Abasht, assistant professor in the Department of Animal and Food Sciences, received his bachelor’s degree in animal science from Urmia University and his master’s degree in animal science from the University of Tehran in Iran. He received his doctorate in Quantitative and Molecular Genetics in France from the University of Rennes INRA-Agrocampus in 2006. His travels then took him to Iowa State University where he completed his post-doctoral work before working as a Research Geneticist and Genomics Project Leader at Perdue Farms from 2008 until 2011.
Now, Abasht has brought his expertise in chicken genomics to the College of Agricultural and Natural Resources.
Abasht visited the University of Delaware campus, specifically the Delaware Biotechnology Institute (DBI), in 2009 and in 2010. He said that these visits left no doubt in his mind that he wanted to join the faculty at the University of Delaware.
“That was truly one of the most pleasant visits that I have had to an academic institution,” said Abasht. “I felt that people were friendly and welcoming and was impressed from the outstanding research programs of the faculties and the commitment of both Animal and Food Sciences and DBI to cutting-edge technologies for research.”
Now that he has been on campus working, nothing has changed. “I believe CANR has a nice ambiance with its energetic and welcoming staff. I enjoy speaking with people at CANR and receive positive energy from them. You just feel that it is a great place to be and to work.”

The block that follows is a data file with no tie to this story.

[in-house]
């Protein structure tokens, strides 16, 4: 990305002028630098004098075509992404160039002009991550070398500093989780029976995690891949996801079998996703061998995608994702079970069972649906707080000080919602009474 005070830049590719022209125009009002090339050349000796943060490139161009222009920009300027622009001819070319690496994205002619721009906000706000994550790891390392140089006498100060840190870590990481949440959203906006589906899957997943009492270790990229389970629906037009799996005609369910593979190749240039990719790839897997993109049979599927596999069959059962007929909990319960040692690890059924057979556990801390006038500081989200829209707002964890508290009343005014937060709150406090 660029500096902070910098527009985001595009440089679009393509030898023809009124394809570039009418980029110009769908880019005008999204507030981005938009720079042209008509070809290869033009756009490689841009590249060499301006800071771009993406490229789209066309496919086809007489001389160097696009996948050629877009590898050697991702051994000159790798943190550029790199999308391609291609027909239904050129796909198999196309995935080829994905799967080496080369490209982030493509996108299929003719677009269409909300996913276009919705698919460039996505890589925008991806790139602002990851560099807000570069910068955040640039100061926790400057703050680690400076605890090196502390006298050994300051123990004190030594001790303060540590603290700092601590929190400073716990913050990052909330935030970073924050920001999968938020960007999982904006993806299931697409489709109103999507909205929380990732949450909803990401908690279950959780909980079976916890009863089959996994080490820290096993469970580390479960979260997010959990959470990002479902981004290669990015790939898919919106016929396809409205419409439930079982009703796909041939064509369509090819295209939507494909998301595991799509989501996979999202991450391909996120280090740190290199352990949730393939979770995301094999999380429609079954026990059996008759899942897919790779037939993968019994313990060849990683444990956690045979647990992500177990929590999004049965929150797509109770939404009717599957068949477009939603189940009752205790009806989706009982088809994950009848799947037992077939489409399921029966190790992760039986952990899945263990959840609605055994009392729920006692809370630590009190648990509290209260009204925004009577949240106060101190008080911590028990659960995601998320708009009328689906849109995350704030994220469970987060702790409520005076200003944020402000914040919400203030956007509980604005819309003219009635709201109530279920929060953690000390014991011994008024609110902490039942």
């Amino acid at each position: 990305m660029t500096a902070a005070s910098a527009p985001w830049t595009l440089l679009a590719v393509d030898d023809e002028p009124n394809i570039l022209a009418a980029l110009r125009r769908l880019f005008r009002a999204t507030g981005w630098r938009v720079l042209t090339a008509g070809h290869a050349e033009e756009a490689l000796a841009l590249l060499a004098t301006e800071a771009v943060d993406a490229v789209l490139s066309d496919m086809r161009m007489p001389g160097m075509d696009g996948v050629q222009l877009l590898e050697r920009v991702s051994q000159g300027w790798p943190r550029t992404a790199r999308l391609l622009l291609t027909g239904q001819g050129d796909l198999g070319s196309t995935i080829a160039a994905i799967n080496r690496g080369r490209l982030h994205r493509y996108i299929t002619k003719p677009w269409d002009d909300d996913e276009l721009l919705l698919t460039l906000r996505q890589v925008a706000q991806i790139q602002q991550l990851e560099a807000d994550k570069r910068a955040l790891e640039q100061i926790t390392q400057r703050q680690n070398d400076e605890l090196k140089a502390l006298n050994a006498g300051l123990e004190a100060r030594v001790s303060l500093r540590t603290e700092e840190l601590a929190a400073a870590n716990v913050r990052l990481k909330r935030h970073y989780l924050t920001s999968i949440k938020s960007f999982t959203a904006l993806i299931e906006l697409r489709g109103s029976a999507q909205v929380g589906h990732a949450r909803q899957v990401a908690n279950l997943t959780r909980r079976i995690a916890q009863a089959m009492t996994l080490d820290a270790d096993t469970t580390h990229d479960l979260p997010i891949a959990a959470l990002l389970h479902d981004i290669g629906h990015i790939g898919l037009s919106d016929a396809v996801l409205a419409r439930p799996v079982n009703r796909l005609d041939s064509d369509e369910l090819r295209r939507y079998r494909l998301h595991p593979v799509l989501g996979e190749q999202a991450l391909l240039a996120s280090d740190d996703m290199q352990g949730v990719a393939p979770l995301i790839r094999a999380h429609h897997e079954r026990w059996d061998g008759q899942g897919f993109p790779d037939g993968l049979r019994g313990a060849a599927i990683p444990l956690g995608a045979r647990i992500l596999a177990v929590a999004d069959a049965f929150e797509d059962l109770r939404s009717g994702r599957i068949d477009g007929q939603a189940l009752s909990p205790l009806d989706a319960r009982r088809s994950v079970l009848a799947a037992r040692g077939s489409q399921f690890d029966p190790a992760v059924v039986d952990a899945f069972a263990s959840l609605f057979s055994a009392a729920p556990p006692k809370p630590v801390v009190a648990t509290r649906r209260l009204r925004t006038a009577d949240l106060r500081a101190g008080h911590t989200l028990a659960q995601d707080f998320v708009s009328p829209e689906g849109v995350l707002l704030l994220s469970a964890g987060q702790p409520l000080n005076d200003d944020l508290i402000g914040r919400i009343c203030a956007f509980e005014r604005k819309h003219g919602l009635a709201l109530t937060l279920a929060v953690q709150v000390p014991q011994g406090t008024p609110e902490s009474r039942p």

Abasht said that his research at UD focuses on using an integrated, multi-disciplinary approach that will include collaboration with an international team of scientists to help identify genes that explain the differences on fatness between two lines of chickens, the French Fat and Lean chicken lines.
His research interests extend into the “implementation of genomics technologies in commercial chicken breeding programs” and he is hoping to continue this research at the University of Delaware by collaborating closely with poultry industry members.
Abasht also said that he is looking forward to “building a dynamic lab group to conduct research on integrative avian biology, using systems-based approaches.”
Abasht added, “I had no idea that one day I would be in one of the world’s leading animal science departments developing my research program on studying the genetic basis of phenotypic variation in chickens.”
Article by Adam Thomas